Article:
IRF Meets in Milan

BBC Radio 1’s Abbie McCarthy.
Courtesy International Radio Festival

Ed Hooper from Omny speaks at the IRF conference.
Courtesy International Radio Festival 

 
MILAN — This year’s International Radio Festival — now in its 8th year, and in Milan for the first time — opened with a business-to-business conference, bringing together speakers from music, radio and technology.

In a city not far from the birthplace of Marconi, the first session covered the history of radio and the DJ, plus featured a panel on the medium’s future, and expert advice on social media with Ed Hooper from the online audio management and publishing system Omny Studio.


Justin Hammel of Acme Radio, Nashville.
Courtesy International Radio Festival

Rania Younes of Star FM Abu Dhabi (l) talks to IRF founder Darryl von Däniken. Courtesy International Radio Festival



The IRF studio in the UniCredit Pavilion, Milan.
Courtesy International Radio Festival
GLOBAL SOUND
Alongside this, the festival lived up to its motto: “listen to how the world sounds,” giving stations the opportunity to broadcast back home live from Milan, and to a worldwide audience. A bespoke studio was built in the UniCredit Pavilion, with the audio broadcast on DAB+ in the Netherlands and Milan, as well as online. Festival broadcasters included BBC Radio 1 and Hoxton FM from the U.K., Pride Radio and Acme Radio in the U.S., Red FM in Mumbai, India, Star FM from Abu Dhabi and Shanghai’s Love Radio.

The IRF studio needed to adapt to all types of program, from personality-led shows to DJ sets, and was put together by Italian broadcast contractor Funky Junk. It featured an Axia Fusion digital radio console, and an ENCO DAD radio automation system, along with four fixed microphones. For DJs, the studio included Pioneer CD players, an Allen & Heath Xone: 92 mixer and Technics turntables.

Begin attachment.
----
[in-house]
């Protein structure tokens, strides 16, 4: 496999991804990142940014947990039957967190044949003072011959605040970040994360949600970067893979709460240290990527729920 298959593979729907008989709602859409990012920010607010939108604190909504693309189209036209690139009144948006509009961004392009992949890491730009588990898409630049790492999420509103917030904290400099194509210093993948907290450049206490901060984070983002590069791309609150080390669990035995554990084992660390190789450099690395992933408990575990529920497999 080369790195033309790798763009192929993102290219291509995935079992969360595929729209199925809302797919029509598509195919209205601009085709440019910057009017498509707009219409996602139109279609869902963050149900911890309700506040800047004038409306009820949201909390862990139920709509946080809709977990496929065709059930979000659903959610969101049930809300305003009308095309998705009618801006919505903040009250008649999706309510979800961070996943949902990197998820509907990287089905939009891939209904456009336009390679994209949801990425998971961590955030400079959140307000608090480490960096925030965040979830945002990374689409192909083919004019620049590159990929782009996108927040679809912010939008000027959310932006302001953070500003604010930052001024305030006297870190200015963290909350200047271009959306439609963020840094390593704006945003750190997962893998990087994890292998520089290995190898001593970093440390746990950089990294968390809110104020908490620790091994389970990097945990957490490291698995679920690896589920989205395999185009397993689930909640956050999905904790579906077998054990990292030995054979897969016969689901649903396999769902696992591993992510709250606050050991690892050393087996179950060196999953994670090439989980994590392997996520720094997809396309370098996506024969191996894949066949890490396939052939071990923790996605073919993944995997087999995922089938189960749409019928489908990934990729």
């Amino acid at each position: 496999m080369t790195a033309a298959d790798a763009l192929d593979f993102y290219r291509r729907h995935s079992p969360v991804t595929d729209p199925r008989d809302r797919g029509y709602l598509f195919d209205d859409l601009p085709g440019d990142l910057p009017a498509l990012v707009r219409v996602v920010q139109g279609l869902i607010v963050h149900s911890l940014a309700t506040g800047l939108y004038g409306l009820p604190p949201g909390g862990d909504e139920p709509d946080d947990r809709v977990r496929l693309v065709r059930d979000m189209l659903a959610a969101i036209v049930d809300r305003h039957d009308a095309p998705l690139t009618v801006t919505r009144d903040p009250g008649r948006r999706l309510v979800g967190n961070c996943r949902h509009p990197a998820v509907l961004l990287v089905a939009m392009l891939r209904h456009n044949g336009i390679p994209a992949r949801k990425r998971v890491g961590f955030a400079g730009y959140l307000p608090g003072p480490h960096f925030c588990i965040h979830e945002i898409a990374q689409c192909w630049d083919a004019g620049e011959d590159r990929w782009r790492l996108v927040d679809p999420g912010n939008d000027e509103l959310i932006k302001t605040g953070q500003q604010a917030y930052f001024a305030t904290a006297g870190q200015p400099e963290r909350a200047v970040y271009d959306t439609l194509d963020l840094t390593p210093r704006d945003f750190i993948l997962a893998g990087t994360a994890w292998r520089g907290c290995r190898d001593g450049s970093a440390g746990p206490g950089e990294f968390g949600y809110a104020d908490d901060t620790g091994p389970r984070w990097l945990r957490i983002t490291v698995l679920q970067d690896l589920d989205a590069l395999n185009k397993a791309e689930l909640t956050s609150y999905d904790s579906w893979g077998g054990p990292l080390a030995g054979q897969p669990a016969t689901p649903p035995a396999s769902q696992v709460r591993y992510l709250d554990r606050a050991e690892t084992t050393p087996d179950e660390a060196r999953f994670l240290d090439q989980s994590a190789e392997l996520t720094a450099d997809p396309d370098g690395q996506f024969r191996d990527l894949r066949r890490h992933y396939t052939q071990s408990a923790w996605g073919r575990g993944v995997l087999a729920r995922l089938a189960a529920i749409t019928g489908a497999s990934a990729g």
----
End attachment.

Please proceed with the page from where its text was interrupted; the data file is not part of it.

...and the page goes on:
Gordon Mac from the U.K.’s Mi-Soul.
Courtesy International Radio Festival

Broadcasters were able to bring their own music, jingles and advertisements on a USB stick for upload to the studio server. Stations connected to their home studio either via an audio stream, or using a Telos Zephyr Xstream or Xport ISDN codec.

Alongside this, the festival also included Radio City Milano, with three further studios for internet, student and local stations. In total, 125 stations produced 395 hours of live broadcasting. On the main stage, visitors watched presenter talks, musicians and live radio shows from Rai Radio 2, RDS, Radio Deejay, Radio 24 and Radio Capital.

The International Radio Festival now plans to host similar events on other continents, with future venues expected to include Abu Dhabi and Shanghai.

Will Jackson reports on the industry for Radio World from London.


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